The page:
Staph infections, MRSA, and other nosocomial ("hospital") infection issues
The recent spate of publicity generated by NFL football players suffering staph infections has created public awareness of the possibility that a patient can leave the hospital sicker than he or she was when they entered, as a result of infection. Tom Brady, Kellen Winslow and Peyton Manning have all suffered widely reported infections this fall, and in recent years Brandon Noble of the Redskins and Jeff Novak of the Jaguars suffered career-ending methicillin-resistant Staph (MRSA) infections. A 2005 survey of the NFL identified at least 60 such MRSA infections, a very serious condition in which normally easily treated skin infections become resistant to anti-bacterial medications. Jeff Hageman of the Centers for Disease Control pointed out that the Staphylococcus aureus bacteria is the most common source of skin infections and results in 12 to 14 million doctor visits per year. Authorities are becoming concerned that more and more of these "common" infections are becoming very difficult-to-treat MRSA infections, and in truth, the primary cause is not "malpractice" by health professionals.
Novak sued the Redskins team doctor for malpractice. We don't know if his claim related to the doctor "causing" his infection or failing to respond to it appropriately. Usually, only the latter theory is proveable. The answers with respect to infection and fault aren't as simple as some would suggest.
Winslow, for example, brought attention to the fact that the Browns have allegedly suffered 5 or 6 MRSA infections in recent years. This reminded league authorities of the 2003 MRSA outbreak in the Los Angeles Rams' locker room. After suffering eight cases of MRSA, the Rams asked the Centers for Disease Control to investigate their sanitary procedures. The CDC found that in a warm and humid bacteria-friendly environment, there were many unsanitary practices, including players sharing towels on the practice field and failing to shower before entering the whirlpool; trainers did not always wash their hands at appropriate times. In addition, the roster of players was taking antimicrobial drugs at ten times the rate of the general public. Together, these circumstances created a perfect environment to multiply and share organisms and to immunize them from the effect of standard medications. MRSA was found even on the ultrasound equipment and in the cold pools in the locker room, according to the team's trainer. With proper procedures, the team eliminated its mini-epidemic.
A hospital can be similar to a locker room, in the sense of population density, invasive procedures and wounds, and "sharing" of treatment equipment, supplies, facilities and personnel. More dangerously, the hospital also brings into close contact a population of ill and resistance-weakened patients. While one might expect that [new] hospital infection rates would be lower in large, university or tertiary care centers where procedures would theoretically be in accord with the highest standards, in fact the opposite has been true. Because they bring the sickest of patients together, tertiary care centers have historically reported nosocomial infection rates 2 or 3 percent higher than the rates reported at small, rural institutions (often reported at around 2-4 percent).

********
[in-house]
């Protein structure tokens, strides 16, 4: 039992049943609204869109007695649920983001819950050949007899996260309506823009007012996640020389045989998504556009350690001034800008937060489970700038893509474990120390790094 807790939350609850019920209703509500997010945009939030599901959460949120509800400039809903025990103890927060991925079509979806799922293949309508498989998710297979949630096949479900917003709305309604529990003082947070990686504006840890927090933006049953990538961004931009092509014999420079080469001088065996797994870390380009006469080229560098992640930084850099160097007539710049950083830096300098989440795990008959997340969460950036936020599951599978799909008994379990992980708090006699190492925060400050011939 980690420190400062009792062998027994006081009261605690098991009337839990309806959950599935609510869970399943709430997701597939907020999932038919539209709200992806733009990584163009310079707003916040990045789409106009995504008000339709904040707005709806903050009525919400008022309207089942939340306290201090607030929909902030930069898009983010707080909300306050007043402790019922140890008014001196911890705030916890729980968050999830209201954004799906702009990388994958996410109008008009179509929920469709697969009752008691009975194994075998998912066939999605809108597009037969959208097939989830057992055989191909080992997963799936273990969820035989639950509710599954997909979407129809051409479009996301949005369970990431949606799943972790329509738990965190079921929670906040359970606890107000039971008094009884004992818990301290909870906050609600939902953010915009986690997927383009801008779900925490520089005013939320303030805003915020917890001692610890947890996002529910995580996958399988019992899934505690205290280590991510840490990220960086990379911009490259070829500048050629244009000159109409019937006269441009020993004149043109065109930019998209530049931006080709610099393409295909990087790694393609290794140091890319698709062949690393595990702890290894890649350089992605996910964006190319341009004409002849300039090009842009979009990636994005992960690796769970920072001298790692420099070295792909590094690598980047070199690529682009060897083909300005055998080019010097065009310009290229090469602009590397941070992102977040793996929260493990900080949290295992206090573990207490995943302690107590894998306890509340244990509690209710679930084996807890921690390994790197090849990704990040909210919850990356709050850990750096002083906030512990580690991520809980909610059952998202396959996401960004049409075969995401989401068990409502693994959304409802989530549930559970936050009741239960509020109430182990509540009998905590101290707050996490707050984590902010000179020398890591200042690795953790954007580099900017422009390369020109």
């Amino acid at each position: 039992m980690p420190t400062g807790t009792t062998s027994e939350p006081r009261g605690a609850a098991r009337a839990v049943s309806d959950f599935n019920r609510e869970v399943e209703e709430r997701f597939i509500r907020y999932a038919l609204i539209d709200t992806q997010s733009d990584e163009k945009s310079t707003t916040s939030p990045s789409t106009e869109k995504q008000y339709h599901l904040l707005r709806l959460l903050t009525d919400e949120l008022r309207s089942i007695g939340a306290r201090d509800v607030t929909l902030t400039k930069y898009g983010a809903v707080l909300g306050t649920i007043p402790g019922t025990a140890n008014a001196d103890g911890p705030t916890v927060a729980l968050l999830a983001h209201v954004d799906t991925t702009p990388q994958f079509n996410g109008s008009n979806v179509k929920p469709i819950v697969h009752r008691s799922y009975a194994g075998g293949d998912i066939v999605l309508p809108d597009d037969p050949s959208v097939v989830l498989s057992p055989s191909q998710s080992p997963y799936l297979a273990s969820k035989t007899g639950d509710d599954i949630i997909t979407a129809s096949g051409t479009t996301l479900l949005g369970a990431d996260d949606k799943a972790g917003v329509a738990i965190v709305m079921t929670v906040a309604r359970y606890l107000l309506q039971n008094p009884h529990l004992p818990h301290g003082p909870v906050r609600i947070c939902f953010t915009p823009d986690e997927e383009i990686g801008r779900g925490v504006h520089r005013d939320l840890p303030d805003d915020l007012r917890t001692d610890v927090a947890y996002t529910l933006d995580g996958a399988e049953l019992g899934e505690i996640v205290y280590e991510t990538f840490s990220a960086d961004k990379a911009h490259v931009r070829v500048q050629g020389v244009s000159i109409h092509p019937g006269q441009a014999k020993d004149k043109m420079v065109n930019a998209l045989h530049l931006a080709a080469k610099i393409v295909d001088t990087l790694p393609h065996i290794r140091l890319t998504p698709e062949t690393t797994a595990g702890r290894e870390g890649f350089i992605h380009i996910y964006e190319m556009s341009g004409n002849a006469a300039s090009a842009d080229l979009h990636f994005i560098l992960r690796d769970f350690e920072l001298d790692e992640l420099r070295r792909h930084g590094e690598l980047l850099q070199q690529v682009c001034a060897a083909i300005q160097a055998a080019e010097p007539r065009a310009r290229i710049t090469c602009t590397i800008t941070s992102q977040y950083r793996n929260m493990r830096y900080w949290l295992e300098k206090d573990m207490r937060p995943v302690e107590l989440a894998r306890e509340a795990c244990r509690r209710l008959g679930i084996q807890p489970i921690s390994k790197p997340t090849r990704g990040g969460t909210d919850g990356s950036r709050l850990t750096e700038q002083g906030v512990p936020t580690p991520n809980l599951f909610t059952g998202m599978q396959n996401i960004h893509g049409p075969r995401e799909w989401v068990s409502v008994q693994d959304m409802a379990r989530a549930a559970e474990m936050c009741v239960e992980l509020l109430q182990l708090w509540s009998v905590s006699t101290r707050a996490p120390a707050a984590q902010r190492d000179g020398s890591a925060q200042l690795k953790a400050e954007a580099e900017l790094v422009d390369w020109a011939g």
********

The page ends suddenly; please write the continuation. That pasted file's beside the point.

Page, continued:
As a result, it can be fairly easy for a health institution to "prove" that a particular nosocomial infection was not "caused" by hospital employees, particularly where recent media reports have documented the fact that one in four London commuters carried fecal bacteria on his hands, and MRSA-infected patients are arriving at the ER with unrelated problems and no related symptoms, but carrying the difficult-to-treat bacteria. Infected patients are normally not allowed access to internal hospital investigations into the cause of infection or other bad outcomes and complications, due to a legal privilege that maintains the secrecy of these investigations--even from patients and family. Further, a patient cannot prove that his or her infection was caused by negligent practices simply by showing that the institution has a less-than-stellar history with infection rates: each case must be proved on its own merits and without reference to prior incidents. This remains true, despite a recent Johns Hopkins study in which the rate of ICU infections was reduced to virtually zero at two Michigan hospitals, merely by a studied effort to reinforce hand-washing standards.
Some of this may change in the future. In any event it will become more interesting. Medicare has recently adopted new rules that would deny compensation to hospitals for treating some infection complications which Medicare has deemed to be caused by the institution. Medicare apparently relies primarily upon the institution's rate of infection to make this determination, and it is likely that many patients experiencing a poor result and seeing that Medicare has rejected the hospital's billing, will be seeking legal counsel. If current trends continue, the logic that a poor record reflects inadequate procedures will likely be deemed adequate to deny public funding, but inadequate to warrant individual compensation.